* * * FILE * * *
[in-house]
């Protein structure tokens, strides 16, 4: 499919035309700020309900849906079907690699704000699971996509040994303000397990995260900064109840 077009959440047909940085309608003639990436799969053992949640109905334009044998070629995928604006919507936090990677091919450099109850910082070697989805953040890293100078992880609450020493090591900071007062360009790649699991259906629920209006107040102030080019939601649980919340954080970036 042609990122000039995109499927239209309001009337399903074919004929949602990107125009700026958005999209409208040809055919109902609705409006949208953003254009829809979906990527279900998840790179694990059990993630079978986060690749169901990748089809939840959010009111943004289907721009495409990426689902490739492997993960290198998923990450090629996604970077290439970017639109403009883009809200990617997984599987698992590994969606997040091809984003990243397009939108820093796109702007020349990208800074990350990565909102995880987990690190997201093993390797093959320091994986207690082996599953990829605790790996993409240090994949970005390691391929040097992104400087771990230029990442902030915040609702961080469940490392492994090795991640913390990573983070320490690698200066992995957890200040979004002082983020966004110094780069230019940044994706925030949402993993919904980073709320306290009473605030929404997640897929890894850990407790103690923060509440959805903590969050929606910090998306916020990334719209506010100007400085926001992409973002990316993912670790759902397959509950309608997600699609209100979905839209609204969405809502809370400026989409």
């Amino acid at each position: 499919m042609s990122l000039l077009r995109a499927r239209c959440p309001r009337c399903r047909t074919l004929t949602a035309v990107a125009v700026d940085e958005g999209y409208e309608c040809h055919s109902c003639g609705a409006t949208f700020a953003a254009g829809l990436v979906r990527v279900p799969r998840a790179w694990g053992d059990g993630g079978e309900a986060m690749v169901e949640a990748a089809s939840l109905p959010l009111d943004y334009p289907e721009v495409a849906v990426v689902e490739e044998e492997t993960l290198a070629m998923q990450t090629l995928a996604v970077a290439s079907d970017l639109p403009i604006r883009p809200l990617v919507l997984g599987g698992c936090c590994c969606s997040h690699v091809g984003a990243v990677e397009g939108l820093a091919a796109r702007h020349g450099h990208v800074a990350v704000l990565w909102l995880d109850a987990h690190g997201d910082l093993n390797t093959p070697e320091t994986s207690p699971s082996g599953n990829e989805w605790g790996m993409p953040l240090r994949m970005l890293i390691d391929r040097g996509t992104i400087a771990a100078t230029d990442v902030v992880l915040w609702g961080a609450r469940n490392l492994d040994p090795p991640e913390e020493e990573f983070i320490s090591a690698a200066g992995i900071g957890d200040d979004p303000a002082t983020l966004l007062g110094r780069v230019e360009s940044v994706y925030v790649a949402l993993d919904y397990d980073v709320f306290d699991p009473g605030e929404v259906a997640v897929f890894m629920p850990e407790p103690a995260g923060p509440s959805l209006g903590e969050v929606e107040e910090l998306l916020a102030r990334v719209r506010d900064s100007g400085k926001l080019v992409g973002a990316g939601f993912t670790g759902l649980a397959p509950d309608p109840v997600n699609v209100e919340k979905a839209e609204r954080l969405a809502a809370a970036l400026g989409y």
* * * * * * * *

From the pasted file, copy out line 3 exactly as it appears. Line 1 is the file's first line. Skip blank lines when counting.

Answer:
């Amino acid at each position: 499919m042609s990122l000039l077009r995109a499927r239209c959440p309001r009337c399903r047909t074919l004929t949602a035309v990107a125009v700026d940085e958005g999209y409208e309608c040809h055919s109902c003639g609705a409006t949208f700020a953003a254009g829809l990436v979906r990527v279900p799969r998840a790179w694990g053992d059990g993630g079978e309900a986060m690749v169901e949640a990748a089809s939840l109905p959010l009111d943004y334009p289907e721009v495409a849906v990426v689902e490739e044998e492997t993960l290198a070629m998923q990450t090629l995928a996604v970077a290439s079907d970017l639109p403009i604006r883009p809200l990617v919507l997984g599987g698992c936090c590994c969606s997040h690699v091809g984003a990243v990677e397009g939108l820093a091919a796109r702007h020349g450099h990208v800074a990350v704000l990565w909102l995880d109850a987990h690190g997201d910082l093993n390797t093959p070697e320091t994986s207690p699971s082996g599953n990829e989805w605790g790996m993409p953040l240090r994949m970005l890293i390691d391929r040097g996509t992104i400087a771990a100078t230029d990442v902030v992880l915040w609702g961080a609450r469940n490392l492994d040994p090795p991640e913390e020493e990573f983070i320490s090591a690698a200066g992995i900071g957890d200040d979004p303000a002082t983020l966004l007062g110094r780069v230019e360009s940044v994706y925030v790649a949402l993993d919904y397990d980073v709320f306290d699991p009473g605030e929404v259906a997640v897929f890894m629920p850990e407790p103690a995260g923060p509440s959805l209006g903590e969050v929606e107040e910090l998306l916020a102030r990334v719209r506010d900064s100007g400085k926001l080019v992409g973002a990316g939601f993912t670790g759902l649980a397959p509950d309608p109840v997600n699609v209100e919340k979905a839209e609204r954080l969405a809502a809370a970036l400026g989409y």